With these come thoughts of clarity, of weightlessness, of freedom. With all this philosophy floating around in my head, it’s easy for me to clear away the other chatter. Once you’ve practiced bringing your attention to your breath, you can expand your efforts to being generally mindful. You can practice mindfulness outside of the bedroom by occasionally calling attention to your thoughts and to your physical being.
Right now, bring your attention to your body. How does your chest feel? Your belly? The middle finger on your left hand? What’s your energy like? Can you name the emotion(s) you’re experiencing right now? As thoughts enter your mind, can you experience them without judgment? Spend a couple minutes every day practicing this to make it easier to access once you’re in the bedroom.
2. Communicate with your partner.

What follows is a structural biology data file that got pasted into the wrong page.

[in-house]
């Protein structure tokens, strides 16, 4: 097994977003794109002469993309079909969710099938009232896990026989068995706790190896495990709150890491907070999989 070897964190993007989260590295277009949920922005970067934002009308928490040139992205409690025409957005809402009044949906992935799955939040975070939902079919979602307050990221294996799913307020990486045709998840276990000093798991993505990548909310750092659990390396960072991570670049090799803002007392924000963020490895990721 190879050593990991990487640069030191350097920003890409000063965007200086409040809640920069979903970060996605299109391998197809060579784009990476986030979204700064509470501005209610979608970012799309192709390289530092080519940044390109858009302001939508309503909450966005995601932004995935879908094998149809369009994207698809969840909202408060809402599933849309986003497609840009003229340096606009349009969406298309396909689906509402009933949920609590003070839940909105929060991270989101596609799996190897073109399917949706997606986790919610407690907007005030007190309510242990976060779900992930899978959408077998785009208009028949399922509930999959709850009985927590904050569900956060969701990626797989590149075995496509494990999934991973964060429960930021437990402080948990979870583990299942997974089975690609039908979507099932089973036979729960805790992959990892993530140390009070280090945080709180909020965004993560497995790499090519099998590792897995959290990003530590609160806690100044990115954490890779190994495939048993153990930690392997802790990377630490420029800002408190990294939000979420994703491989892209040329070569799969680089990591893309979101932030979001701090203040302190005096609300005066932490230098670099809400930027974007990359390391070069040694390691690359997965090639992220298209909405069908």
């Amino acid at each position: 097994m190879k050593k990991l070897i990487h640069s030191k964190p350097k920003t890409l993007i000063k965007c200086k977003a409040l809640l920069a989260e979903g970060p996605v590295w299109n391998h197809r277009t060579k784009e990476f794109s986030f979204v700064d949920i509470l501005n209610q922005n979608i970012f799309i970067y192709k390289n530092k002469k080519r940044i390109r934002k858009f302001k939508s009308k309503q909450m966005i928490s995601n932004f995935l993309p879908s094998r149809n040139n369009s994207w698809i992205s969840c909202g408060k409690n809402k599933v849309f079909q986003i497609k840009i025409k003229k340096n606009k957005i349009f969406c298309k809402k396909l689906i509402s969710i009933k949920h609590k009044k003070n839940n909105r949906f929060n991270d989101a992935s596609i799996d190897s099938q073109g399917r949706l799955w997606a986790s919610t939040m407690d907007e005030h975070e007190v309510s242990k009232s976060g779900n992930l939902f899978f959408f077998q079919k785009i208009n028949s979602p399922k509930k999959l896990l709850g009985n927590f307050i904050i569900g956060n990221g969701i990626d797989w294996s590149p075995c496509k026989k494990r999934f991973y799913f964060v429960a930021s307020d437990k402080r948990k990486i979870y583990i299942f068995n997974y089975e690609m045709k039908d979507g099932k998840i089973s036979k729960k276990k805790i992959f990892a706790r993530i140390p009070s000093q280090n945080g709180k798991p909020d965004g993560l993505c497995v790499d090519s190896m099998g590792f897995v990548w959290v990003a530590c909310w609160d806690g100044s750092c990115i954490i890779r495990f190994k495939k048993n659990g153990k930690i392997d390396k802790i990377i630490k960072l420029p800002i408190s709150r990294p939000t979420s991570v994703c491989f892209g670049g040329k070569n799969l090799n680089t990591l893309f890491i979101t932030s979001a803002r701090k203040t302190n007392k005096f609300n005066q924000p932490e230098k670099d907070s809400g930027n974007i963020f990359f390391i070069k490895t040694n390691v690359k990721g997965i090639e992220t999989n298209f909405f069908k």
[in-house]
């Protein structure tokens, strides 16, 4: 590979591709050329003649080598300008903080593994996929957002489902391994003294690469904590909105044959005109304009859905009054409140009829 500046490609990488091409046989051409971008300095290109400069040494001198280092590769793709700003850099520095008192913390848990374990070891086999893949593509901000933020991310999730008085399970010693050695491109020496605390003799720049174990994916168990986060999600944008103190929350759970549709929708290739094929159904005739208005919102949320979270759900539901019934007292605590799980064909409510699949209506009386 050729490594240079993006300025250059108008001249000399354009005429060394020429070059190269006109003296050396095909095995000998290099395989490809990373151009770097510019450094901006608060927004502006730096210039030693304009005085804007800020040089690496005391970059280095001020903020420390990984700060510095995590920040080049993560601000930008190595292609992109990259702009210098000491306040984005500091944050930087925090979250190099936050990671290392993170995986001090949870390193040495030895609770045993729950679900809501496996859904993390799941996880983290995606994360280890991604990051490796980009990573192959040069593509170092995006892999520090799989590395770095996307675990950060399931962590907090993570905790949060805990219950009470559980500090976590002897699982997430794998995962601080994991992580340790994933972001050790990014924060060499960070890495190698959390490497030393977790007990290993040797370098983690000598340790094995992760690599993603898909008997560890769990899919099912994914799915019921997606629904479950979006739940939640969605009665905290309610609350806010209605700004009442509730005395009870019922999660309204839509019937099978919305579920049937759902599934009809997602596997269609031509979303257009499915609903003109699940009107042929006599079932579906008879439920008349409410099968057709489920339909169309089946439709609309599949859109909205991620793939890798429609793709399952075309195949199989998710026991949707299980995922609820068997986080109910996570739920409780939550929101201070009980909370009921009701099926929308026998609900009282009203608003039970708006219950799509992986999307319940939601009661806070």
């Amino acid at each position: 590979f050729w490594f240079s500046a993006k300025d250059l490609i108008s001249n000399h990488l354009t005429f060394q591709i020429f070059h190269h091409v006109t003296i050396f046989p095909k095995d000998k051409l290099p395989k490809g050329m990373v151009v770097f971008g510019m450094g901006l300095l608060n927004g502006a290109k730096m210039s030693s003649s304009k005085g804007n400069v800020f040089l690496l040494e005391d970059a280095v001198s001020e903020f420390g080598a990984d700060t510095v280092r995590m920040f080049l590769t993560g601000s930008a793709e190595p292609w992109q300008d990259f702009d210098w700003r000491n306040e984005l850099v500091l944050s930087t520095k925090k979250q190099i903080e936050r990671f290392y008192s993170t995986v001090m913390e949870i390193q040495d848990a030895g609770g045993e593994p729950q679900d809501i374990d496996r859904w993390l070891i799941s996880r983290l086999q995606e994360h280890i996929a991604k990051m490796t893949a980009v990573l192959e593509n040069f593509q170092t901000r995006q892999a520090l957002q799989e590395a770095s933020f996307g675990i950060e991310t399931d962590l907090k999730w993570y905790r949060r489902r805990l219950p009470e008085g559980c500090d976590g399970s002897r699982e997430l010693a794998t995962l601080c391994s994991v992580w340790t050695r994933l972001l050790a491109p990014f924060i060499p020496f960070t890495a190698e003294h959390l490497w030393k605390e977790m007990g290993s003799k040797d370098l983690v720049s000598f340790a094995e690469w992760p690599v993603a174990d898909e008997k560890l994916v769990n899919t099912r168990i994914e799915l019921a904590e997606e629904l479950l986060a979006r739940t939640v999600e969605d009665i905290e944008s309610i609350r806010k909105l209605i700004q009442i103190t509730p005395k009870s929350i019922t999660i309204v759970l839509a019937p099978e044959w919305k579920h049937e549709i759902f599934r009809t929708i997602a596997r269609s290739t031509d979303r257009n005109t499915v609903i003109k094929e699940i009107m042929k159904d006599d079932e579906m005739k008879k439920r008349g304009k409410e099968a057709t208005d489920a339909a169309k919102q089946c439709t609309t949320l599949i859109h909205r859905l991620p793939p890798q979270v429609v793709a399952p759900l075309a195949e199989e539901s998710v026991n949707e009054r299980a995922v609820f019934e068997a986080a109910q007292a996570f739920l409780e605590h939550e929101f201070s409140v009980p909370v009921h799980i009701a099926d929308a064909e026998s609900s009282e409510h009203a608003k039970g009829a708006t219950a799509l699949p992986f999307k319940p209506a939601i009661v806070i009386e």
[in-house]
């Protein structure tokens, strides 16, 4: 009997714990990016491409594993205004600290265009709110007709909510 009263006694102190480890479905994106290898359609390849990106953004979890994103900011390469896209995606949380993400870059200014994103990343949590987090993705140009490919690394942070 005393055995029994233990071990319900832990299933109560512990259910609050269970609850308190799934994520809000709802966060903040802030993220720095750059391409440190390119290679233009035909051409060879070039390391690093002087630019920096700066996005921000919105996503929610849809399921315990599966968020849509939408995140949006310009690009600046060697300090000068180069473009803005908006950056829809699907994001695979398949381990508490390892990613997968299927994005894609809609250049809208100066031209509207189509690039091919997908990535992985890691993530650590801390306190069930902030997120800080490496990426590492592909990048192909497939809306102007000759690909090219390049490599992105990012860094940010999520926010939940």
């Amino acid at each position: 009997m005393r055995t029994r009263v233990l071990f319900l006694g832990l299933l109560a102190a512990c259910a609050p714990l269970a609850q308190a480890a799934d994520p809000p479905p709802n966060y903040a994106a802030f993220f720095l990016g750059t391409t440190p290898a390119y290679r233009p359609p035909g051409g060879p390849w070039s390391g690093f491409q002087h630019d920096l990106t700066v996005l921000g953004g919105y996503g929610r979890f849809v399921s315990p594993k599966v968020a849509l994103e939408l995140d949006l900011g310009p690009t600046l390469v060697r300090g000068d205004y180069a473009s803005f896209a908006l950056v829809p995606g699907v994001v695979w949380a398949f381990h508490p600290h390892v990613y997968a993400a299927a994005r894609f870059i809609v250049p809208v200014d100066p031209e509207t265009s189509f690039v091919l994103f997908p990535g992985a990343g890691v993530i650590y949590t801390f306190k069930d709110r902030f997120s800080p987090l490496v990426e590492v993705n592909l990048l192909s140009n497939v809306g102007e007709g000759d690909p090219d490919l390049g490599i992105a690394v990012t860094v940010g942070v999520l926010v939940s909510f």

I believe the core of spectatoring is not negative body image but rather a lack of clarity around sex and satisfaction. When you’re not 100% sure of what you and your partner want or enjoy about a sexual encounter, you’re left in the dark, which is where all those pesky questions start to arise. So to tackle this challenge head on, ask your partner to tell you the things they like about having sex with you, while they’re having sex with you. This will take out some of the guesswork and instill you with confidence that they’re not questioning when the last time you shaved was, but instead are in total awe of your perfect tits/lips/ears.
The next time you find yourself in your head wondering how you look in reverse cowgirl, why not just ask them? After all, how are you supposed to know what feels good if you don’t talk about it? Try saying to your partner, “I want to know when sex is feeling good for you, can you give me some feedback? Little moans, grunts, or sighs would be a good place to start, but I’d also like if you told me I was sexy, or things you like about my body.” Start slowly, use your own words, you don’t have to sound like two porn stars reading a script.